That inspired Steven’s and DP Janusz Kaminski’s to shoot the film in that style.

  14. Ted, you had me until you took a bat to Chris Nolan.

    I agree with you on all the other directors mentioned (Tony Scott irks me the most), but to put Nolan in this list is woeful indeed. I think the action sequences in his Batman films have been exciting and visually palatable to the extreme, and Inception wasn’t too bad either. But to put Nolan in the same category as Tony Scott and Leibesman?

    If I had a glove I’d slap you and challenge you to a duel.

    1. Ted S.

      And I would gladly accept your challenge Rodney.

      Like I said I love Nolan films but he still needs to improve his skills when it comes to shooting action sequences. I didn’t like any of the action scenes in Batman Begins but I love the movie, he improved quite a bit for The Dark Knight. He had more misses than hits for the action scenes in Inception, still a great film though. Also, I think you misunderstood me, I didn’t mean to put him on the same list as Tony Scott or Leibesman, I was just saying he needs to improve his shooting styles when it comes to action scenes. Nolan is a great storyteller, just not yet a great action director. Hopefully he’ll perfect his skills for The Dark Knight Rises.

      1. What’s interesting about your views on Nolan (and I apologize for harping on this!) is that you lump him in with the whole “shaky cam/fast edit” school of filmmaking, and from what I’ve seen so far, he’s as far from that as Hitchcock is. Watch, for example, the amazingly executed tumbler/batpod/semi chase through the streets of Gotham in The Dark Knight – Nolan’s use of camera is quite restrained, allowing viewers to really appreciate what’s going on, while his editing is equally as held back. In the same film, his opening IMAX filmed gambit, with the Joker breaking into the bank, is also really well staged and filmed. Inception, another film you mention, has some breathtaking cinematography and action beats (in particular, the well staged “gravity free” hotel combat sequence, which still ranks as a jaw dropper) and is generally free of shaky-cam – and I just flat-out disagree that the action in it was more miss than hit.

        My opinion of shaky cam is simple; if it suits the story, it can be effective. Paul Greengrass has made it into something of an artform, with his work on the Bourne films in particular being of significant note. Sure, many directors since have overused the style, using it to hide flaws and an inherent inability to frame good action (and I add my own “ditto” to the comment above from leopard13 above re his thoughts on the matter, as well as Jamie Helton for his comments regarding Spielberg and Cameron), but a well utilized shaky-cam effect can heighten tension in a sequence or give a scene a frenetic, jarring effect IF IT SUITS THE STORY. Using it just to go all Tony Scott on the viewer is plain old annoying.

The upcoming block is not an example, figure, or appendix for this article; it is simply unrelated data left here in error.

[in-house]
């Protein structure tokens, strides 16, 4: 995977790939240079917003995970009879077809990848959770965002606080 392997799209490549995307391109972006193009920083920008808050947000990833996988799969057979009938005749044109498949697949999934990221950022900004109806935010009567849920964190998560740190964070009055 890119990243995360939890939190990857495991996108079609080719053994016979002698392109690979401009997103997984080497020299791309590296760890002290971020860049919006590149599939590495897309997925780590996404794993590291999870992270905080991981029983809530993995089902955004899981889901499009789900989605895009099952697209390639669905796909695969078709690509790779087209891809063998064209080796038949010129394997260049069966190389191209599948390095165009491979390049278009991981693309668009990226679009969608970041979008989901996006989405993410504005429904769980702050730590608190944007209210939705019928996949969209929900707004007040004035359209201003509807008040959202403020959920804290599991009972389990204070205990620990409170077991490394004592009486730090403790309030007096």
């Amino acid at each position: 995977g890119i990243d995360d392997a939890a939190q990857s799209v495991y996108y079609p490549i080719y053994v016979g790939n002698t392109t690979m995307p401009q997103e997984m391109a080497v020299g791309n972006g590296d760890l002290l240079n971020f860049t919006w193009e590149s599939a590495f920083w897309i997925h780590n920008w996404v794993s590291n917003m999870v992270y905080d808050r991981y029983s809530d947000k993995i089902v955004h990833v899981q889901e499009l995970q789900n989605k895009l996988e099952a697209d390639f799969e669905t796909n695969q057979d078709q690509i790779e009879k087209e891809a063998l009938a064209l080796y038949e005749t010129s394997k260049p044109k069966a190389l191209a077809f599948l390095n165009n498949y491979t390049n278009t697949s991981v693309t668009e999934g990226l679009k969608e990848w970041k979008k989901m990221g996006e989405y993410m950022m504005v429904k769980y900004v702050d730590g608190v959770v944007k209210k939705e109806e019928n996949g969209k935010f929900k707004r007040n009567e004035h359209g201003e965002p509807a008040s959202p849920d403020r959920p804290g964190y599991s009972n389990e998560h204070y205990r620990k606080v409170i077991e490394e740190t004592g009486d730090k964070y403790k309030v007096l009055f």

If you ask me, the overuse of shaky-cam has become a defacto style for action much like the Saving Private Ryan rapid-shutter style has for battle sequences. Which, I think, is why Jonathan Leibesman stole that look for Battle: LA a few years back. Using, or should I say “overusing” a particular style results in the impact actually being lessened. If it suits the story or a specific scene for whatever reason, then fine. Otherwise, recognize that it’s a one-trick pony effect and just let the viewers see what’s going on!

        And for Gods sake, will somebody take the right to direct films away from Tony Scott!!!

        1. Ted S.

          Hey Rodney,

          Like I said I didn’t mean to imply that he’s a bad filmmaker like some of the names I mentioned, I think Nolan’s one of the best directors working in Hollywood today. It’s just that in my opinion he still needs to improve when shooting action scenes in his films.

          Yes Tony Scott needs to stop making movies right now, he’s clearly has lost all his marbles.

  15. Fantastic post Ted. Totally agree that the shaky cam is becoming way too overused of a gimmick and seems to suppress the need for creatively staged scenes instead. Hopefully, it won’t become a lost art because anyone can pick up a handheld camera and start shooting crap and make it pass as art.

    You also make a great point that Nolan seems to struggle with action scenes, most notably in the Batman movies where it’s quite often difficult to distinguish what is happening on screen.

    1. Ted S.

      Yeah, I hope it will go away soon. Just watched that new trailer of Jennifer Lawrence’s horror flick on your site and there were quite a bit of hand held shaky scenes there, even in dialog sequences! That irks me the most, I don’t mind if you move the camera around during dialogue scenes but what’s the point of shaking the damn cameras? Alright I need stop ranting. Ha ha.